Consensus 2018: How Not to Host a Blockchain Summit

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Consensus 2018, held in New York City, was the largest blockchain gathering in the world this year. The three-day conference featured a series of flashy events highlighting blockchain projects, ICOs, partnerships, venture funds and many other things. Owing to the intense media hype created by the conference’s host,¬†CoinDesk, conference attendees arrived with extremely high expectations but most ultimately left disappointed, which translated into a disappointing market performance this week.

Here are a few critical points that this summit got wrong:

Exorbitant Ticket Pricing

A ticket for Consensus 2018 would have set you back¬†roughly $2,000 this year. The outrageous ticket pricing limited the attendees to largely high-income individuals, like Akon, alienating the general public. Even Ethereum founder Vitalik Buterian slammed the high ticket prices saying,”I refuse to personally contribute to that level of rent-seeking.”

Inefficient Management

The ticket sales alone resulted in upwards of $17 million in revenue for CoinDesk. One would think the company would utilize this capital to properly organize the event, but this was simply not the case. For example, attendees were forced to wait over an hour to collect their entrance badges.

Jacob Donnelly, Director of Marketing at CoinDesk, apologized¬†for this inconvenience¬†by saying, “Whilst we apologize for any delays, Consensus 2018 has received overwhelming interest and is the largest blockchain-focused event ever held in the United States. We are working to reduce the wait time.” Not exactly apologetic.¬†

Amateurish Talks

CoinDesk did not seem to recognize their core audience. They should have known that the people attending the conference were already acquainted with the technology. Instead, most of the talks were superficial, lacking any real insights into upcoming developments or the fundamental problems facing the industry.

Pandering To Bankers

There were many instances where it felt like CoinDesk was using the event to gratify the bankers. The vibe of the event seemed to be that of “let’s make the men in suit happy by discussing ways to use their money to¬†lobby Congress in favor of crypto instead of shorting the market.” In this regard, it is understandable why the conference was held in New York City.

While it was able to attract the Wall Street types and certain twitter personalities, it ultimately isolated the crypto-developers and their teams that represent the core drivers of the entire industry. CoinDesk has previously been accused of being too cozy with¬†establishment¬†organizations and Digital Currency Group’s¬†interests.¬†

Hypocritical Payment Options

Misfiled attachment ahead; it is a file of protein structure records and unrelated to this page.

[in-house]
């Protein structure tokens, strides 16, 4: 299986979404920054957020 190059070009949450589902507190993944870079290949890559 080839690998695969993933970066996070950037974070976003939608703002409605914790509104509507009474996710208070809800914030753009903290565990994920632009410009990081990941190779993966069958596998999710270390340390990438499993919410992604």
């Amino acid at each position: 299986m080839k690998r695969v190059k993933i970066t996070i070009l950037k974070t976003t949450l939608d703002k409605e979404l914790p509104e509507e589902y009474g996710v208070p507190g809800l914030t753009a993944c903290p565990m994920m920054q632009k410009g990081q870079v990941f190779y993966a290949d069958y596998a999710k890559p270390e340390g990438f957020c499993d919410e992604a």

For a company that makes its living off cryptocurrency, it seemed absurd that there was no service available in the entire conference¬†which could have been bought using crypto. CoinDesk doesn’t seem to be putting its [digital] money where its mouth is, so it seems.

Unsuitable Location

If the organizers were really serious about promoting cryptocurrency, they would have hosted the event in crypto-friendly Wyoming or Zug, Switzerland. However, they would certainly fail to sell as many tickets at the price they managed to charge in New York City.

Alienating Crypto Organizations

Huge organizations like Ethereum, OmiseGo, Cardono, and IOTA boycotted the event this year. IOTA cofounder David S√łnsteb√ł said, “IOTA Foundation will not attend Consensus after their repeated bias against all projects that DCG is not invested in, and for false reporting.”

TokenPay has also been an outspoken critic of Consensus due to its limited international representation.

Final Take

Consensus has been extremely popular, due in large part to the amazing CoinDesk PR team that can hype anything under the sun. If they continue making the same mistakes every year, they are inviting other crypto and blockchain conferences to replace it. CoinDesk and other organizers of Consensus should learn from these obvious errors if they want to remain the top blockchain conference in the coming years.

More: Ethereum Creator Vitalik Buterin Blasts CoinDesk’s Reporting Practices
Interesting: Not All Big Banks Hate Bitcoin and Cryptocurrency

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Disclaimer: The views and opinions expressed in this article are those of the author(s) and do not necessarily reflect the official position or opinions of SludgeFeed. This article is for informational purposes only and should not be taken as investment advice. Always conduct your own due diligence before making investments. 

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